Eddie Huang Is Finally OK With the Show About His Life, ‘Fresh Off the Boat’

Eddie Huang

Eddie Huang has found his peace with Fresh Off the Boat.

TV Insider Coverage of Television Critics Association Winter Press Tour 2016The critically acclaimed ABC sitcom, adapted from Huang’s memoir of the same name, was inspired by his life growing up in Orlando in the 1990s. But as Fresh Off the Boat veered far from his actual childhood experiences, Huang struggled with his feelings about the show–criticizing the show repeatedly in the press and on Twitter last year during the show’s first season.

Ironically, Huang was employed as the show’s narrator during that freshman year. He didn’t return for Season 2, but Huang has tempered his criticism of the show. The chef, who hosts the upcoming Viceland series Huang’s World, says he still doesn’t watch Fresh Off the Boat, but was excited to hear that rapper DMX made a guest appearance.

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“If you told me in 10th grade listening to [his 1998 album] It’s Dark and Hell is Hot that DMX would be on the show that’s supposed to be about my life, I would have bugged out,” Huang says. “I think it’s cool.”

Huang also says he now appreciates the place Fresh Off the Boat has in advancing the portrayal of Asian Americans on TV.

Fresh Off the Boat Christmas


“It’s done a lot not just for Asian Americans but people of color in America,” Huang says. “It started a very important conversation. It’s been very productive for culture. That’s what I’m most proud of. I can’t be proud of the show because I don’t watch it. I don’t have emotions about the show, but I have emotions about what the show means socioeconomically.”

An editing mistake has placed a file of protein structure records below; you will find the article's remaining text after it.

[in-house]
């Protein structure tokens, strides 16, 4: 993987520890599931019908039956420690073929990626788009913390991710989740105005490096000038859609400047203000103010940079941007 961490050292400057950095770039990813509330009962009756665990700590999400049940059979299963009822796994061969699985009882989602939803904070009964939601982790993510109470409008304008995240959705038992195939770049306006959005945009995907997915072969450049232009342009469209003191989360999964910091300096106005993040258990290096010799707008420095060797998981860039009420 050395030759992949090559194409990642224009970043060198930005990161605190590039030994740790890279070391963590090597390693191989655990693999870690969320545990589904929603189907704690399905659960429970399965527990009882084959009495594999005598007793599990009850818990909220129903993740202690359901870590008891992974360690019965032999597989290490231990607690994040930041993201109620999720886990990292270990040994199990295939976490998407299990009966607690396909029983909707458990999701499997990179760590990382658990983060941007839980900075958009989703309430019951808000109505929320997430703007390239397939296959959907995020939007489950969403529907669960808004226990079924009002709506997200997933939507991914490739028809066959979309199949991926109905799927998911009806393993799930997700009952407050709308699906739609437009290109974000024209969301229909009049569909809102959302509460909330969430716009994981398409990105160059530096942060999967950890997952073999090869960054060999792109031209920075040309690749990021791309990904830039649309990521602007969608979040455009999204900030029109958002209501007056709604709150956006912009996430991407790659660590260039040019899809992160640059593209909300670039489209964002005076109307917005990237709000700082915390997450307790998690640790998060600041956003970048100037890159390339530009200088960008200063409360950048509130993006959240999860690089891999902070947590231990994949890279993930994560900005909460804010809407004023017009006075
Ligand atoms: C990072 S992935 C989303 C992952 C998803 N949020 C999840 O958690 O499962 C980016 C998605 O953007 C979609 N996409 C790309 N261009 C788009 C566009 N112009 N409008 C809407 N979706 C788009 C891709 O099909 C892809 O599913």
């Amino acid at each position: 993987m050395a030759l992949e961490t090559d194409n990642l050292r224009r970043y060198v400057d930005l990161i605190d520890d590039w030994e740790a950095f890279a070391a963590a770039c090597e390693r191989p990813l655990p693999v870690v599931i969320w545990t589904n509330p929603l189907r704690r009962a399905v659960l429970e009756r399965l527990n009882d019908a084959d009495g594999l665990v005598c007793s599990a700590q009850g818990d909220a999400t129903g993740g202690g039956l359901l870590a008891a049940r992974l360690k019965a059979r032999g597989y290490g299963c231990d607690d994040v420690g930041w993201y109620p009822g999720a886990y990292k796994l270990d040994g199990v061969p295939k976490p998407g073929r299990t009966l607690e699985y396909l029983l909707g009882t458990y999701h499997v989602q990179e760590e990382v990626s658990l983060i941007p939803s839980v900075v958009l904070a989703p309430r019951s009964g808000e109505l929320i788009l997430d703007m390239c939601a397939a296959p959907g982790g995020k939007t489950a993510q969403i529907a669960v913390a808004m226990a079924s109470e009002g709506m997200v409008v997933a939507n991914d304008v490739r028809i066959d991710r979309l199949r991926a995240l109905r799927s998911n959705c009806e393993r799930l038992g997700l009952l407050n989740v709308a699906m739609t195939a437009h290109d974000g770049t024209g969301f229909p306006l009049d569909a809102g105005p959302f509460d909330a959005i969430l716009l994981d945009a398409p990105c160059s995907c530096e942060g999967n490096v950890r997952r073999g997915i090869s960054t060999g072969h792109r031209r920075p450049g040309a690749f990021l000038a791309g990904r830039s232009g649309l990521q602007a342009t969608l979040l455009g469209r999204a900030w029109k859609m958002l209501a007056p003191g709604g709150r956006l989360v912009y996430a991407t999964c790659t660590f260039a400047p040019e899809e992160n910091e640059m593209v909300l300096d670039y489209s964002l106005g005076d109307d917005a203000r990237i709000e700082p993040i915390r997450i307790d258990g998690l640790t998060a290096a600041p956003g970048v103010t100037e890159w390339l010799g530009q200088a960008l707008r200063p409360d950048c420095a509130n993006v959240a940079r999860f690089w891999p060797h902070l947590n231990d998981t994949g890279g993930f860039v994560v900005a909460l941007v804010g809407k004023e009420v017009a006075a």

Huang also says he doesn’t see himself making a return to the show. “I don’t think so, and it’s not like I’m upset, it’s just that it’s not for me and they’re doing fine without me. I don’t think the show needs me, nor do I need to be a part of the show. It’s its own kind of organism now. That’s fine. I put a baby up for adoption. It’s tough. It’s hard in the beginning but you live with the decision you make.”

Huang spoke to reporters at the Television Critics Association press tour on Wednesday to help promote the Feb. 29 launch of Viceland. Huang says he was arrested in Sicily while shooting an interview with white supremacists for Huang’s World.

“They got plainclothes cops to arrest us because they didn’t like how the interview went,” he says, “and they through us in a Sicilian jail, on the 4th of July. We were in jail and within three hours, Vice got us out.”

Huang, who has worked with Vice for nearly four years, raves about his experience with the company. “I get a lot more freedom at Vice than I would have gotten at other places,” he says. “We get the freedom to speak our minds, be ourselves and tell an honest story. Whether it’s right or wrong, we live with our footage.”

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